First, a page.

Always practice proper waste disposal, follow fire restrictions, and use bear canisters when necessary. Happy camping.

Get Ready for Dispersed Camping

Prepare for your dispersed camping experience by ensuring you have the necessary equipment, such as a tent, sleeping bag, sleeping pad, cooking stove, and water purification system.

  • Find dispersed camping areas on public lands managed by the Forest Service, BLM, or National Parks.
  • Check the weather forecast and pack appropriate clothing layers and rain gear.
  • Pack suitable power sources, e.g., solar panels or battery packs, if charging electronic items is necessary.

Find Your Perfect Dispersed Camping Spot with US Forest Service Interactive Maps

Discover dispersed camping areas on federal lands easily using the US Forest Service’s interactive maps, available online.

How to Use US Forest Service Maps

Visit the Interactive Visitor Map to search for national forests and grasslands by location or filter by “Dispersed Camping” and “Motor Vehicle Use Maps.”

Download individual forest service maps from their respective websites, such as this one for the Angeles National Forest.

Identifying the Best Dispersed Campsites

  • Established campsites: Look for sites with picnic tables or fire rings.
  • Accessibility: Ensure you can reach the site by car or on foot.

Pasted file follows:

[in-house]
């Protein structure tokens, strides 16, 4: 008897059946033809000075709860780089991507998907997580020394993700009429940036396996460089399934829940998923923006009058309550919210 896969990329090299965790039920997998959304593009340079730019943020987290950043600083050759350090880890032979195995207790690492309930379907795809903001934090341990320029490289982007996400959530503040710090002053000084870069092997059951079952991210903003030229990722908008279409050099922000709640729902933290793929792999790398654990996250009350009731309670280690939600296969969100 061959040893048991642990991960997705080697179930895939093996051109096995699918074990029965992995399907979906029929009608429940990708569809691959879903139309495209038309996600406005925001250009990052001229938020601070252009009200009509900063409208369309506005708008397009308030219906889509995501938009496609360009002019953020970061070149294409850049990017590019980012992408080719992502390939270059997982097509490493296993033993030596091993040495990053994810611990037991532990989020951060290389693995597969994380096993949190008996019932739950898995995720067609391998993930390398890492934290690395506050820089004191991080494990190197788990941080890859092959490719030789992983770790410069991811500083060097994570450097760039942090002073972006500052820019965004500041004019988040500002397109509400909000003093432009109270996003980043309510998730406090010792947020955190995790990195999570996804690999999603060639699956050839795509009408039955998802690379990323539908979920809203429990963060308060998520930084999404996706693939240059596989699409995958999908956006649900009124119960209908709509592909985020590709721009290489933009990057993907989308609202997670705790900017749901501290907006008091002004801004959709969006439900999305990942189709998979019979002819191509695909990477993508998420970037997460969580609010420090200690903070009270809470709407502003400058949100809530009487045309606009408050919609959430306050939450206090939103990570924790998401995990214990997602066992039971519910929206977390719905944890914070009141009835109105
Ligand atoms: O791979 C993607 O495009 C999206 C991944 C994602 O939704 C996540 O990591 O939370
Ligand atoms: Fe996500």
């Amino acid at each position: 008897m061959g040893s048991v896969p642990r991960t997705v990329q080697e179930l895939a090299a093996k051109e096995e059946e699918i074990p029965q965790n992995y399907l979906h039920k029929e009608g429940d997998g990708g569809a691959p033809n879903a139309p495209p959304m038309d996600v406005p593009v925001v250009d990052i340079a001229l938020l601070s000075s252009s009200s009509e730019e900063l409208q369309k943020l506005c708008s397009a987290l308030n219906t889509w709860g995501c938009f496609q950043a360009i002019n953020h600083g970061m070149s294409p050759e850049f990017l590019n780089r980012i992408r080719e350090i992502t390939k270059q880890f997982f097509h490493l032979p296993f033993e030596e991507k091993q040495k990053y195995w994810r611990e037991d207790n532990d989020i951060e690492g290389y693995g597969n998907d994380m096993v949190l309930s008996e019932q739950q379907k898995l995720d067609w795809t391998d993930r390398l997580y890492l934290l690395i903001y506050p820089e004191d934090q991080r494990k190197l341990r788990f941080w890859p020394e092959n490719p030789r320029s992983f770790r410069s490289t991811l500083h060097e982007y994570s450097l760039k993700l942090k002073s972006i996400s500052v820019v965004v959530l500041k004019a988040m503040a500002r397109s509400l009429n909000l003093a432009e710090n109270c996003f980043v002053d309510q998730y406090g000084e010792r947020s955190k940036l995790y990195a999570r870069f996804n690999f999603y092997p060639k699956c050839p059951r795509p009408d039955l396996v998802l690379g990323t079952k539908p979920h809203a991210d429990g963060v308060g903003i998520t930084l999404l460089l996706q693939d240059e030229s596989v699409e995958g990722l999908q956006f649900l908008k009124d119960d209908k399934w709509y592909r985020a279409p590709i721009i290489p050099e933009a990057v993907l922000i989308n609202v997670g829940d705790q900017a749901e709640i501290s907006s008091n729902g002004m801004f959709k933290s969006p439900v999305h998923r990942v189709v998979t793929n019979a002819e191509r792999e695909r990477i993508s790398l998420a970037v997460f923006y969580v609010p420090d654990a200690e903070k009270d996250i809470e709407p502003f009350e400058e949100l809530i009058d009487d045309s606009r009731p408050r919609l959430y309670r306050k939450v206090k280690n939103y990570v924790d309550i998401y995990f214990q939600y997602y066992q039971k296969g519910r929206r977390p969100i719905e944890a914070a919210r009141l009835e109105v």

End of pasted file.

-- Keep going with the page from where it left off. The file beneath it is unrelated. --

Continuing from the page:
• Proximity to water sources: Choose a site at least 100 feet away from lakes, rivers, or streams.
  • Landscape features: Consider shade, wind protection, and privacy when selecting a spot.

By following these tips, you can find the perfect dispersed camping site while minimizing environmental impact.

Backcountry Camping vs. Dispersed Camping

Backcountry camping is for the adventurous, while dispersed camping is for those who want to be close to nature without sacrificing convenience.

Differences between Backcountry and Dispersed Camping

  • Backcountry camping is remote and requires effort to reach, while dispersed camping is car camping outside designated campgrounds on public lands.
  • Backcountry camping offers solitude and connection with nature, while dispersed camping offers freedom and flexibility.

Preparing for a Backcountry Experience

Before embarking on a backcountry camping trip:

  1. Gather detailed information about your destination, including maps and weather conditions.
  2. Pack essential gear, including navigation tools, emergency supplies, proper clothing, and a bear canister for food storage.
  3. Obtain necessary permits if required by the land management agency overseeing your destination.
  4. Plan your route carefully, considering elevation gain, water source availability, and potential hazards.

7 Principles of Leave No Trace

Backcountry camping is for the adventurous, while dispersed camping is for those who want to be close to nature without sacrificing convenience. Before embarking on a backcountry camping trip, plan ahead and prepare. Practice Leave No Trace principles to minimize environmental impact. Following the 7 Principles of Leave No Trace is essential to ensure minimal environmental impact when engaging in dispersed camping.

  1. Plan and prepare. Research and plan your dispersed camping trip thoroughly, considering weather conditions, regulations, and proper equipment.

  2. Travel and camp on durable surfaces: Stick to established trails and campsites to avoid damaging fragile ecosystems. Avoid setting up camp on vegetation or other sensitive areas.

  3. Dispose of waste properly: Pack out all trash and waste, including food scraps and biodegradable items. Leave the campsite in the same condition as you found it, or better.